The Society for Research into Higher Education

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Extracurricular activities: does paid work count?

by Teri-Lisa Griffiths, Dr Jill Dickinson, and Catherine Day

The continued diversification of the student body means that students are engaged with a range of extracurricular activities, both on and off-campus. Our recently published research explores how these experiences impact student self-efficacy, that is participants’ perceptions of their ability to carry out a range of tasks associated with academic success. Here we discuss some of the key findings from the research and pose additional questions in the context of recent events.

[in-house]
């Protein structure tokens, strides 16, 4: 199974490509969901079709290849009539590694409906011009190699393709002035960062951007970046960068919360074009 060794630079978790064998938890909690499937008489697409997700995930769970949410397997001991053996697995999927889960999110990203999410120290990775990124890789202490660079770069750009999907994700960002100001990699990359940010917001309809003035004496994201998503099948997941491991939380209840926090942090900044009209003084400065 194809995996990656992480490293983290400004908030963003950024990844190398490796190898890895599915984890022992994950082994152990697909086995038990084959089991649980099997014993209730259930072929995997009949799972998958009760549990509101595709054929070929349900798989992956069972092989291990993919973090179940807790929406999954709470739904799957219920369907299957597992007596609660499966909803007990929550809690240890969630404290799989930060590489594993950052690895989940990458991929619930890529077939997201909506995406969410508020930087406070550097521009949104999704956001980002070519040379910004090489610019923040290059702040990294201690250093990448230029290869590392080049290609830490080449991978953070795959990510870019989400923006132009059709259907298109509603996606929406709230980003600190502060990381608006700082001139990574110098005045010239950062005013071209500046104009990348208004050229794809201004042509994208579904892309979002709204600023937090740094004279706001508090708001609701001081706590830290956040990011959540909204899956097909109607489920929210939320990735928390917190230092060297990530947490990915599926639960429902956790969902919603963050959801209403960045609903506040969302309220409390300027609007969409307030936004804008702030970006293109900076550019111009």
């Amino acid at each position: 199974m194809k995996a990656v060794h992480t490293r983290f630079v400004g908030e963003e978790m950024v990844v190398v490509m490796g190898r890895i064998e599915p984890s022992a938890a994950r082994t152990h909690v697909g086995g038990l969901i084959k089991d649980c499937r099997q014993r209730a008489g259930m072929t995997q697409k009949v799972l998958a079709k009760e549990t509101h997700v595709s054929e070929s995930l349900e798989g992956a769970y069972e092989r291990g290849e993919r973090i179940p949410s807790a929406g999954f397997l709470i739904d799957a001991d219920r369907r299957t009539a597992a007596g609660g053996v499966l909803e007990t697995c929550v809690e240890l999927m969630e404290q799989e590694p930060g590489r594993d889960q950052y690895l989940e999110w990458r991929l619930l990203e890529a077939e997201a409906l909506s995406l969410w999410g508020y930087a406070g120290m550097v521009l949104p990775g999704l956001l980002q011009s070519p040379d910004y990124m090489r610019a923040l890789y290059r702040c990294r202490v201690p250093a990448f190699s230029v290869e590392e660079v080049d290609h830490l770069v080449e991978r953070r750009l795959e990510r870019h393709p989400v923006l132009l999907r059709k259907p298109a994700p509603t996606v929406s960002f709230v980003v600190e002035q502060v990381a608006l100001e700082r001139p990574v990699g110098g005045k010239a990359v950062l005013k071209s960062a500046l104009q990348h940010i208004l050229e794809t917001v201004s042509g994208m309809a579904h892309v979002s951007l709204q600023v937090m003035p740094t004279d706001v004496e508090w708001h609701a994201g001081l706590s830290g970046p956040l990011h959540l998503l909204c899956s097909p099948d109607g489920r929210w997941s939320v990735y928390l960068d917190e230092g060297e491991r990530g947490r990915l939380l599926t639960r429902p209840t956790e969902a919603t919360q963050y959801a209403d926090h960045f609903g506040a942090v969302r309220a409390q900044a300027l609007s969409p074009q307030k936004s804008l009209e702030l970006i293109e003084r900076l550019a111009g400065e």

With the continued focus on graduate employability and outcomes, the benefit of extracurricular activity (‘ECA’) engagement is often promoted as a way for students to strengthen applications for opportunities following graduation. ECAs are considered useful for the development of students’ ‘soft skills’; those skills which are transferable, and which may help at the beginning of students’ graduate careers. The authors’ previous research illustrated how students have absorbed this message, and they often seek out opportunities which they perceive as valuable for their future career as a result. Students tend to be engaged in a variety of ECAs including: student activist and representative activity, work experience and internships, sport, and special interest groups. Following calls to expand understanding of what constitutes a legitimate ECA, and to include those who engage with activities necessitated by their personal circumstances, our study accepted any activity undertaken outside of timetabled classes as an ECA. To expand on this approach, we will explore the activity of paid work in some detail in this blog, as well as outlining some of the key findings of our study.